The surprising playoff run of the Kansas City Royals invokes images and reminders of the 2007 National League Champion Colorado Rockies. Like the Royals, the Rockies shocked the baseball world, making it to the postseason after wallowing at the bottom of their division for many years. Colorado finished fourth or fifth nine straight seasons prior to their World Series run, and the Royals have not sniffed the playoffs in nearly three decades.
The path to the pennant was similar for both teams, as neither lost any playoff games prior to the World Series. The Rockies swept the Phillies three straight games, and then beat the Diamondbacks in four games, making it to the World Series a crisp 7-0. Likewise, the Royals beat the Athletics in the one game Wild Card showdown, then swept the Angels three straight in the American League Divisional Series. They then went on to silence the Orioles taking four more in a row, winning the pennant on an impressive 8-0 run.
The similarities do not end with the hot streak each brought with them into the World Series — the numbers tell us the 2014 Royals and 2007 Rockies are far more similar than different, something Royals fans may not want to hear considering the irrelevance of the Rockies since their unlikely playoff success.
|Team||Pitcher fWAR||Starter fWAR||Starter ERA-||Starter FIP-|
In 2007, the Rockies starting pitchers ended the season with a 96 ERA- and 97 FIP-. The Royals starters as a whole had a slightly better ERA- at 93, but a worse FIP- at 101. The Colorado staff was led by Jeff Francis, the Rockies' most productive pitcher, who was worth 3.8 fWAR. Similarly, the Royals had one excellent starter in James Shields. Shields was worth 3.7 WAR, and had an 83 ERA- and a 94 FIP-. Overall, Colorado's starters were worth 12.3 fWAR to the Royals' 12.9, and both teams had only one starting pitcher accumulate more than three wins above replacement.
|Team||Pitcher fWAR||Bullpen fWAR||Bullpen ERA-||Bullpen FIP-|
The KC relievers have shut down hitters this postseason after accumulating an 5.9 fWAR via an 85 ERA-, and an 86 FIP- this season. Comparatively, the ‘07 Rockies' bullpen was good for an even better 80 ERA- and an equal 86 FIP-, though they trailed KC by one additional win above replacement, ending the year with a 4.9 bullpen fWAR.
The Royals accumulated their 6.8 WAR from their ‘Big Three' of Wade Davis (3.1), Greg Holland (2.3) and Kelvin Herrera (1.4), which mitigated the under-replacement performances of Aaron Crow (-.9) and Louis Coleman (-.5). The Rockies accumulated their bullpen value in a different way. Only Manny Corpas had a WAR above 1.0, though 12 pitchers amassed positive value coming out of the bullpen.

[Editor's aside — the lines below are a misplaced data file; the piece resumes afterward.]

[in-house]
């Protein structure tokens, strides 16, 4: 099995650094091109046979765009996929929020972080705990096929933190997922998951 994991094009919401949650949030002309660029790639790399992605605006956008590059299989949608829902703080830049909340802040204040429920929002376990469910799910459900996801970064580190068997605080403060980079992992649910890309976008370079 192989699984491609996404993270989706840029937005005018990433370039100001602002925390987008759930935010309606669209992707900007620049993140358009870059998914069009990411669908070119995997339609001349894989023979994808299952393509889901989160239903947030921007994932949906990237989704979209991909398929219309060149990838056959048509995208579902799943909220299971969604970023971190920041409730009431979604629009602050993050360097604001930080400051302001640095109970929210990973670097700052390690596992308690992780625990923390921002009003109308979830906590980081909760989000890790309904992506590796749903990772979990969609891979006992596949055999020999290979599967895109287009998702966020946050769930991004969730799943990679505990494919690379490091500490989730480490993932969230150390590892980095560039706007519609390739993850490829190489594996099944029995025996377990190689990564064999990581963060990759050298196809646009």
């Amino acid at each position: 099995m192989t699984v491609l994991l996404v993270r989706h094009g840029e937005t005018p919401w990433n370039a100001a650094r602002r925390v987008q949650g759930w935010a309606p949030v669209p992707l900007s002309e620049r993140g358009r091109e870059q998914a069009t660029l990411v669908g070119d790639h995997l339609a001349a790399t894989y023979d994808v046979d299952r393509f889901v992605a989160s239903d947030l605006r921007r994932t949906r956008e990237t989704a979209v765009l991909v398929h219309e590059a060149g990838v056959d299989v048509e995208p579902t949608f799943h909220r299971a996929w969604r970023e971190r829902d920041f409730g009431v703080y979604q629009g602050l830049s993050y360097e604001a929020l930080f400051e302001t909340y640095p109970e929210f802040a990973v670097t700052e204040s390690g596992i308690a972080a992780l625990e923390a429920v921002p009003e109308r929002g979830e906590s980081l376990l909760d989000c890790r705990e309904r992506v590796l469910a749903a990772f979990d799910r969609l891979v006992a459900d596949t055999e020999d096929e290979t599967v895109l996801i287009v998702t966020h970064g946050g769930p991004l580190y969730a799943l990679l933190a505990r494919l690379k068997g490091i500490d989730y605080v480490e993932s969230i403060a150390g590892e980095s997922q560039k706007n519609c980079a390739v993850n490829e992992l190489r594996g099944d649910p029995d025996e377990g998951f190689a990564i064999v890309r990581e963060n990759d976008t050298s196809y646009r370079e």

|Team||Positional Player fWAR||wOBA||wRC+||HR||SB||CS||BB%||K%|
Although the Rockies and Royals created runs and accumulated value in different ways, their positional player fWARs are almost identical. Neither team had a potent offense — by wRC+, the 2007 Rockies ranked 14th in MLB and this year's Royals finished 18th in the majors. Despite hitting nearly twice as many home runs, the Rockies offense was only 3% better than the 2014 Royals when compared to league average. The Rockies hit more home runs, doubles, and triples, but did not steal as many bases. KC netted 153 stolen bases on 189 attempts, an 80% success rate, while the Rockies stole 100 bases on 131 attempts, at a 76% success rate.
The Royals not only play in a pitcher's park, but in a pitcher's era - vastly different than the 2007 run-environment of Coors Field. When the numbers are park-adjusted, and when the current run-scoring environment is accounted for, the teams amassed similar offensive value. The numbers may look different, but each process resulted in a nearly identical number of created runs compared to the rest of their respective leagues.
The biggest difference between the two clubs is in defensive value. By UZR (Ultimate Zone Rating) and DEF (‘fielding runs above average' + applying a positional adjustment), the Royals outfield created tremendous value. The entire Royals outfield of Alex Gordon / Jarrod Dyson / Lorenzo Cain amassed a collective 53.5 DEF, 60.3 UZR and 65 defensive runs saved. For the Rockies, Troy Tulowitzki and Kaz Matsui were the only players with a 10+ UZR for a team that had a negative DEF and a vastly inferior UZR, when compared to this year's Royals team.
Diving into the numbers shows the two teams are quite similar on the pitching and hitting side, and both got hot at the right time. Each club went undefeated to win the pennant to represent their leagues in the World Series.
In 2007,the Rockies ultimately were swept by the juggernaut Boston Red Sox, and won only 74 games the year after their World Series run. Even if the second wild-card had existed, they would have been outside the playoff picture in 2008. Royals fans are hoping their magic ride becomes the norm, and that they can overcome the potential ‘one-year wonder' label. While an additional wild-card increases their odds of making it back to the postseason, the ‘07 Rockies demonstrate history is not in their favor - though perhaps we will get a glimpse of excellent defense propelling a team to something special.
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All statistics courtesy of Fangraphs.
Steven Martano is a contributing writer at Beyond the Box Score. You can follow him on Twitter at @SMartano.